Water is a critical input for Queensland’s irrigation industry and essential for the future success and growth of agriculture. However, this success and growth is reliant on irrigators’ ability to access affordable, reliable, and secure water particularly in the face of climate change. With on-farm water utilisation in decline and the number of irrigation businesses falling, deliberate and strategic action from the state government is required to capitalise on available opportunities so irrigators can continue producing high quality food, fibre and foliage.
The Queensland Government recognised irrigation water was unaffordable in 2019-20 and froze prices. Last year they further acknowledged the importance of water for agriculture, making an election commitment to deliver a 15 per cent reduction in irrigation water charges for irrigators serviced by Queensland’s state-owned schemes, and an additional 35 per cent discount for horticulture growers, effective from 1 July 2021. Following advocacy by the Queensland Farmers’ Federation (QFF) and its industry members, the state government corrected its definition of horticulture beyond just fruit and vegetables to include nuts, turf, flowers and nursery growers.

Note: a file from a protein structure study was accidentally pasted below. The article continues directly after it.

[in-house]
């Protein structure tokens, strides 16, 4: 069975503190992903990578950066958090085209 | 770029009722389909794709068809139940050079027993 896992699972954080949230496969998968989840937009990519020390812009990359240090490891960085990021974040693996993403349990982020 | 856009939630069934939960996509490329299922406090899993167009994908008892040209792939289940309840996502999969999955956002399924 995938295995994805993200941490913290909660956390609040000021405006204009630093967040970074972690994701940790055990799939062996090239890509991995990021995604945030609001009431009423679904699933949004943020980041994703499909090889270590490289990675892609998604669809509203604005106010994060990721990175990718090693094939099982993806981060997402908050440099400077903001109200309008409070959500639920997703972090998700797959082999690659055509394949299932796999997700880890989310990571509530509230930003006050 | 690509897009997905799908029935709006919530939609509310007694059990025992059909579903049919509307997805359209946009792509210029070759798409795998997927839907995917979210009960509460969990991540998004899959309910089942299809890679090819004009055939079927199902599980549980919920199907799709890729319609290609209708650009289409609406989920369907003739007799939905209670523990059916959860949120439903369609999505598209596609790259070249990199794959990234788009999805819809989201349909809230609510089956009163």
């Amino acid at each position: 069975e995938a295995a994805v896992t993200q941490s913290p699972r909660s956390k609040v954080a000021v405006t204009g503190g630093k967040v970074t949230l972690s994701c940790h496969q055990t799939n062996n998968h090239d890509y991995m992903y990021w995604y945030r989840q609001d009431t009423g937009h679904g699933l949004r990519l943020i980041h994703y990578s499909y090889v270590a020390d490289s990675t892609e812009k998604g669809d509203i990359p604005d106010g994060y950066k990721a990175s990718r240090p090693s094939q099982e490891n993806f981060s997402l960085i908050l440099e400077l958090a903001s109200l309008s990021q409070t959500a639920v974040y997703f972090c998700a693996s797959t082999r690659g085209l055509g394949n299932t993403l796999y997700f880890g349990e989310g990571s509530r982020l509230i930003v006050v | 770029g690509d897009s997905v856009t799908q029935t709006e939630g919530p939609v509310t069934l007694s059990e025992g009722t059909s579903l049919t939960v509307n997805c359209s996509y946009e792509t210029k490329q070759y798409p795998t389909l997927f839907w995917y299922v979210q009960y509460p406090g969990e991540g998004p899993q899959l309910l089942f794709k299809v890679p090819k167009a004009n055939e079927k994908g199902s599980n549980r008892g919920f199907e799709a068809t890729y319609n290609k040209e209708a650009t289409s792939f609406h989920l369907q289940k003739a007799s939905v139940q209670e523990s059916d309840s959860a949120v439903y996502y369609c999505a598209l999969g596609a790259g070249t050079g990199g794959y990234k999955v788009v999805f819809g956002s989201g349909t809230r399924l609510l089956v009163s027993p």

However, we are still a long way from achieving equitable water pricing, with some Queensland irrigation schemes paying above lower bound prices. Therefore, even with the 15 per cent discount as a mitigating factor, many irrigators will not be better off, particularly sugar cane and cotton growers. For example, Part A charges for some irrigators are still around three times higher than the Queensland Competition Authority’s cost reflective price.
We are in an era of change for Queensland’s water management. With high water costs and without the protections and subsidies in other countries, the state’s irrigators are some of the most efficient and productive in the world, but far from profitable. To unlock and enable new growth in agricultural production while continuing to feed, clothe and provide amenity for people at home and overseas, these costs must be addressed.